Virat Kohli’s aggressive captaincy good for fans, Team India
A generation of young international captains, influenced by Twenty20, is now taking shape with Virat Kohli and Steve Smith joining the likes of Angelo Matthews and Jason Holder.India vs South Africa 2015 Updated: Oct 01, 2015 22:31 IST
A generation of young international captains, influenced by Twenty20, is now taking shape with Virat Kohli and Steve Smith joining the likes of Angelo Matthews and Jason Holder. Being leaders of two of the more powerful cricket nations, Kohli and Smith will be heavily scrutinised. Kohli showed himself to be aggressively-minded by instigating a daring run chase in Adelaide that barely failed while Smith displayed a more conservative nature in that series.
However, it would be unwise to read too much into their performance in the 2014-15 series, where both were stand-in skippers. Now they have the role full-time, we’re more likely to witness something closer to the finished product.
Kohli reinforced the aggressive tag with his positive approach producing a rare overseas win in Sri Lanka. In an ideal cricket world where administrators genuinely promoted the charms of Tests, they would’ve gleefully trumpeted the many attributes of Kohli’s captaincy.
Not only is Kohli’s brand of captaincy good for the fans, he’s on the right path to improving his team. By challenging India to play for an unlikely victory in Adelaide, he appealed to the competitive nature of his better performers and also sought to unearth those who could hold their nerve in the hunt for victory.
Constantly playing under pressure is the best way for good players to improve and to find out who can and can’t cut it at that level. Kohli is also fulfilling a prime task for a captain by making cricket interesting for his players.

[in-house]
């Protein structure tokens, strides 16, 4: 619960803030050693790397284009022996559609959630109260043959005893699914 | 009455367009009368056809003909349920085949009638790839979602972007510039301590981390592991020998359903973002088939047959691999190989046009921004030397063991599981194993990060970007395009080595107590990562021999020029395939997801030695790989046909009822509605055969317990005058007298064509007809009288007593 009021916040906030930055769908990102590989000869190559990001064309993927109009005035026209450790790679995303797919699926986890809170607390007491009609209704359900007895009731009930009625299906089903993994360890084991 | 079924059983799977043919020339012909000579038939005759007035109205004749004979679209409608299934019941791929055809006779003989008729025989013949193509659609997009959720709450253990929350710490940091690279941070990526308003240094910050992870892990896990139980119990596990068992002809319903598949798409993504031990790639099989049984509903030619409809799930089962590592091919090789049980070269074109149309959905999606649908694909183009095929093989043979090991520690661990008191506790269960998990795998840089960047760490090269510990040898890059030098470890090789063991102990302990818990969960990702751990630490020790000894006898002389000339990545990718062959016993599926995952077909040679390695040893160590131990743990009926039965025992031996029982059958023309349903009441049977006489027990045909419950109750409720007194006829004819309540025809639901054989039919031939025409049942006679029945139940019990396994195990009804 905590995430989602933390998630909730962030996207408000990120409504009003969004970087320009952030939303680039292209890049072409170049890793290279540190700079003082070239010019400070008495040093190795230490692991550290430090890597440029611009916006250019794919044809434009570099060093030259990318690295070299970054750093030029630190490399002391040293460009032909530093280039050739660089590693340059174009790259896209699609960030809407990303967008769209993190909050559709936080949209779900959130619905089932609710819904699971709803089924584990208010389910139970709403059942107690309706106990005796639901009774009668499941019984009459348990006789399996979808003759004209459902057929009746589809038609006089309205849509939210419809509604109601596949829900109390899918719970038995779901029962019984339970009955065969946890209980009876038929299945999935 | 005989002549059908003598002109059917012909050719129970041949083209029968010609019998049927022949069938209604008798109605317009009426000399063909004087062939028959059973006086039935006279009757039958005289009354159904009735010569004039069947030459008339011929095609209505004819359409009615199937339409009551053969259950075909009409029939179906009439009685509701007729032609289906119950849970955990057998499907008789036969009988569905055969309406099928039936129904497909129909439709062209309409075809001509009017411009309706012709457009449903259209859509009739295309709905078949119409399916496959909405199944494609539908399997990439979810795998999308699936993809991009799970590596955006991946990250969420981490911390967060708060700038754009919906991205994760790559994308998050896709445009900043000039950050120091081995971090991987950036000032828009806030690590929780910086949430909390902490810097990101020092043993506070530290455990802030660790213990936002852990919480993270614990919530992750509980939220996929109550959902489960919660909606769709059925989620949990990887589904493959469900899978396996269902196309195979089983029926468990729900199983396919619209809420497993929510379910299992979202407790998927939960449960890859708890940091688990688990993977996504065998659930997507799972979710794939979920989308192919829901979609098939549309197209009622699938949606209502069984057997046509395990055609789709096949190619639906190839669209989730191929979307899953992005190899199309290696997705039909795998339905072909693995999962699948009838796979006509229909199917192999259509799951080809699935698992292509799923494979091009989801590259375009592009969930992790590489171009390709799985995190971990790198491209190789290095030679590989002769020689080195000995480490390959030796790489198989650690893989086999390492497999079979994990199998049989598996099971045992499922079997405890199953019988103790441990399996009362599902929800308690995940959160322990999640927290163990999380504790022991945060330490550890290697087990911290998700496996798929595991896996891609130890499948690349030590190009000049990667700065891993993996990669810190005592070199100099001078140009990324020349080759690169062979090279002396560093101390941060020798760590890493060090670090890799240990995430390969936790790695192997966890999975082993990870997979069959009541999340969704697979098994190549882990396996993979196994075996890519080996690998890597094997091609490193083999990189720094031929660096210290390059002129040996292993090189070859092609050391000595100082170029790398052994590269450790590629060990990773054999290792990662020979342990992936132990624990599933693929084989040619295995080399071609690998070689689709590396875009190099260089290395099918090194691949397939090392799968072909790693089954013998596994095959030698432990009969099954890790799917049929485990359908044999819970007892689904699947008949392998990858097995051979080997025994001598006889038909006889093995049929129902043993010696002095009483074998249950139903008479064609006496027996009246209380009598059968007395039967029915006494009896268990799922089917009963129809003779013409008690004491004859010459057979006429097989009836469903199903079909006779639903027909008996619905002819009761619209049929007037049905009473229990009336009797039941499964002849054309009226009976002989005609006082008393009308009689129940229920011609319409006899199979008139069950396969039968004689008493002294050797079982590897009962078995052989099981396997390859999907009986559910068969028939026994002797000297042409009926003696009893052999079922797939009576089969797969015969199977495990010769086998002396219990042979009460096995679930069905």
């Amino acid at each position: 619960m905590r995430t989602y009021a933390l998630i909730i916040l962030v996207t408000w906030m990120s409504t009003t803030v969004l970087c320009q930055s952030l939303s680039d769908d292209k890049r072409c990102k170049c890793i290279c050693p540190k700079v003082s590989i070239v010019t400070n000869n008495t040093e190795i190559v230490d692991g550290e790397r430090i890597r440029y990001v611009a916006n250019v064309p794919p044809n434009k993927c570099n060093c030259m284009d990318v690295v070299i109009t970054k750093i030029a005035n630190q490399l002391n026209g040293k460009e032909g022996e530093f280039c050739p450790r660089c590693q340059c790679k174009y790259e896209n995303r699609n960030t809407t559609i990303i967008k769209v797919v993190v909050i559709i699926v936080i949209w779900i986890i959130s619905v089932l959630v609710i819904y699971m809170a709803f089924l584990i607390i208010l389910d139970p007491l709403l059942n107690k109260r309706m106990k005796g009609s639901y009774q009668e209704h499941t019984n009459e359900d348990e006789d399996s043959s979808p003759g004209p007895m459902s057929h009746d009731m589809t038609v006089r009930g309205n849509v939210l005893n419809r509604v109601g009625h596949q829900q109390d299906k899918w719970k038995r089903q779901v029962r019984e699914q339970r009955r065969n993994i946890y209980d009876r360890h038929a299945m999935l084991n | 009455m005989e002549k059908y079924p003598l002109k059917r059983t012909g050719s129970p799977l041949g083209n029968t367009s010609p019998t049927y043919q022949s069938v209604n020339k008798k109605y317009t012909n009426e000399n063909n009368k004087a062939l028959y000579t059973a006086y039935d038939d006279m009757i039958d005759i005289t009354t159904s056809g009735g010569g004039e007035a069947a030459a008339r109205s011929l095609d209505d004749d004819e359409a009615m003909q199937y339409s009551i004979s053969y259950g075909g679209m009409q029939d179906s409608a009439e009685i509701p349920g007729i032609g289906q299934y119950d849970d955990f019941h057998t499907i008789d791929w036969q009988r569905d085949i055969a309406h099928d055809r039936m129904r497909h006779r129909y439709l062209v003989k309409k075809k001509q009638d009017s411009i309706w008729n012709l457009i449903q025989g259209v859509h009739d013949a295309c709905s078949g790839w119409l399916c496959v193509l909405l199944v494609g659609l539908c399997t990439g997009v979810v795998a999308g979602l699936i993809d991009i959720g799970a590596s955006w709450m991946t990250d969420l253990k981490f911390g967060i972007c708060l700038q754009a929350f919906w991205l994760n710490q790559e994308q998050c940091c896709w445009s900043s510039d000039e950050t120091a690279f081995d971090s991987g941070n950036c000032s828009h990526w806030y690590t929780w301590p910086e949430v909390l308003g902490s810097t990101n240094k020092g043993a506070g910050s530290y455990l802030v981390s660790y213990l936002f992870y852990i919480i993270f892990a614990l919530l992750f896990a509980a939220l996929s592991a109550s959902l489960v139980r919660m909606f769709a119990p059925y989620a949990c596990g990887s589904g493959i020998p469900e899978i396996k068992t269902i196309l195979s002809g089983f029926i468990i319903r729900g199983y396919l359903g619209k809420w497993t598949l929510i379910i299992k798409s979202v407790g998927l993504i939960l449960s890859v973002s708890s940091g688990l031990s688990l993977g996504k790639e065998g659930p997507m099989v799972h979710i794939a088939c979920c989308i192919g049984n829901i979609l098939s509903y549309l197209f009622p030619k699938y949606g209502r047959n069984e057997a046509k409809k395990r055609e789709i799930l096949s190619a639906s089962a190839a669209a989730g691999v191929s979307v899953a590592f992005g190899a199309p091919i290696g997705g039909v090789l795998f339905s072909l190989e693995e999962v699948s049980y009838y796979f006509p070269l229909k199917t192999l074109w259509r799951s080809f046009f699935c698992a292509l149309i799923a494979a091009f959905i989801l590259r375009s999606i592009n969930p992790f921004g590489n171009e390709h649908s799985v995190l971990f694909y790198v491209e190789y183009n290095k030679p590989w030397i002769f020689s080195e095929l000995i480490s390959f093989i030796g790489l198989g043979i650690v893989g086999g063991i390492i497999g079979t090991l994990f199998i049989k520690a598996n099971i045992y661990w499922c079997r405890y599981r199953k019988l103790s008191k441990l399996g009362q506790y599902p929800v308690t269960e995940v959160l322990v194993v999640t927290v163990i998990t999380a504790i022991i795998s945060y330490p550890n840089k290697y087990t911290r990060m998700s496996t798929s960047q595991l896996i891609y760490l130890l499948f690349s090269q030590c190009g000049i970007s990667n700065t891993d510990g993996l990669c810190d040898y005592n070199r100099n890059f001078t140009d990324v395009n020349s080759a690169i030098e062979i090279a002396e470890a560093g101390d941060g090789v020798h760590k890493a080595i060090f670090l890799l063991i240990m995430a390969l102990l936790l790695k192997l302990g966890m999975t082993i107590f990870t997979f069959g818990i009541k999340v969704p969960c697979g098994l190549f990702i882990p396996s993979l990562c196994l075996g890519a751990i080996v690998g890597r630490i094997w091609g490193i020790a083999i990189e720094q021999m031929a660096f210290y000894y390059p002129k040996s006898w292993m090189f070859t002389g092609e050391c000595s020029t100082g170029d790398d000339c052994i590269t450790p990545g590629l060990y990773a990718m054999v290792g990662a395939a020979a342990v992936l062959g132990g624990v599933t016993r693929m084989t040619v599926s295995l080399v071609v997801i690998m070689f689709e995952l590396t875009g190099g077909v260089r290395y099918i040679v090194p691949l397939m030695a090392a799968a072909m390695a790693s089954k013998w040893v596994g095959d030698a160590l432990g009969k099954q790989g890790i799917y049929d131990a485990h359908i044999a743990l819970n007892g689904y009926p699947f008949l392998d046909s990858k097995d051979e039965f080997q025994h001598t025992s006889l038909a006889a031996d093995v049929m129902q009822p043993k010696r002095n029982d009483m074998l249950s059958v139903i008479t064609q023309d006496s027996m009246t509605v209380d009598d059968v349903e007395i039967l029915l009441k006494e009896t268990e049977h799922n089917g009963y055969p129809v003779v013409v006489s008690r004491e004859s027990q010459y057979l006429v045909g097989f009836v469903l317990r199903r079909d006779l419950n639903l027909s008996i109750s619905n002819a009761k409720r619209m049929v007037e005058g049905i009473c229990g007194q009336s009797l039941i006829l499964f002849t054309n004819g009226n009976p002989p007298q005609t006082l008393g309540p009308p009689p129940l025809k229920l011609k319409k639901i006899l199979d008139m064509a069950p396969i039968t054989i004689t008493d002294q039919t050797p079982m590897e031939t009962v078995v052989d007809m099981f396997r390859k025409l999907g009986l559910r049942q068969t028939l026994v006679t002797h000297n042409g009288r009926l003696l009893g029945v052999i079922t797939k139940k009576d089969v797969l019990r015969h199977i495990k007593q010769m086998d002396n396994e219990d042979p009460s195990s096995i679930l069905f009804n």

The highly combative Pakistan skipper Imran Khan once said: “To be a good captain you have to understand bowling.”
That’s another attribute Kohli displayed in his handling of the spinners against Sri Lanka. To take India to another level, he has to unveil similar traits in handling the faster bowlers in places like Australia and South Africa.
If Kohli can contain his fiery nature - as he has so far - and make his aggression work for him rather than against him, then he’ll become one of India’s better skippers.
In trying to gauge Smith’s potential as an international captain, it’s worth following his upward graph as a player. His improvement as a batsman in the last 18 months has been dramatic and indicates a good cricket brain fuelled by personal pride. That’s a good start to successful captaincy. Based on Imran’s theory, he has another advantage in that he started his Test career as a leg-spinner. I hope he doesn’t forgo his bowling as his potential to break annoying partnerships is a valuable trait.
The biggest breakthrough for a captain is understanding that all Ws (wins) and Ls (losses) go against your name. Once that concept is grasped, you captain on your terms and have a legitimate chance of being a good skipper.
This will be Smith’s biggest challenge. Australia has a huge support staff and Smith will need to memorise the phrase “stay out of the cricket side of the business” so he restricts advisors to those who are going to improve the team’s chances of winning. Mark Taylor was a very successful captain and his initial act in the job was to let the coach know he was running the show.
There’s been an enormous turnover of players following the Ashes loss but this is not necessarily a bad thing for Smith. He’s now in charge of his team and not Michael Clarke’s leftovers.
Smith has the opportunity to mould a team in his own style and the inexperienced Australian batsmen need look no further than their captain. As two of the premier batsmen in Test cricket and captains of strong nations, Kohli and Smith are going to lock horns regularly. If what results from those battles is more Tests like the exhilarating contest in Adelaide, it can only benefit the longer version of the game.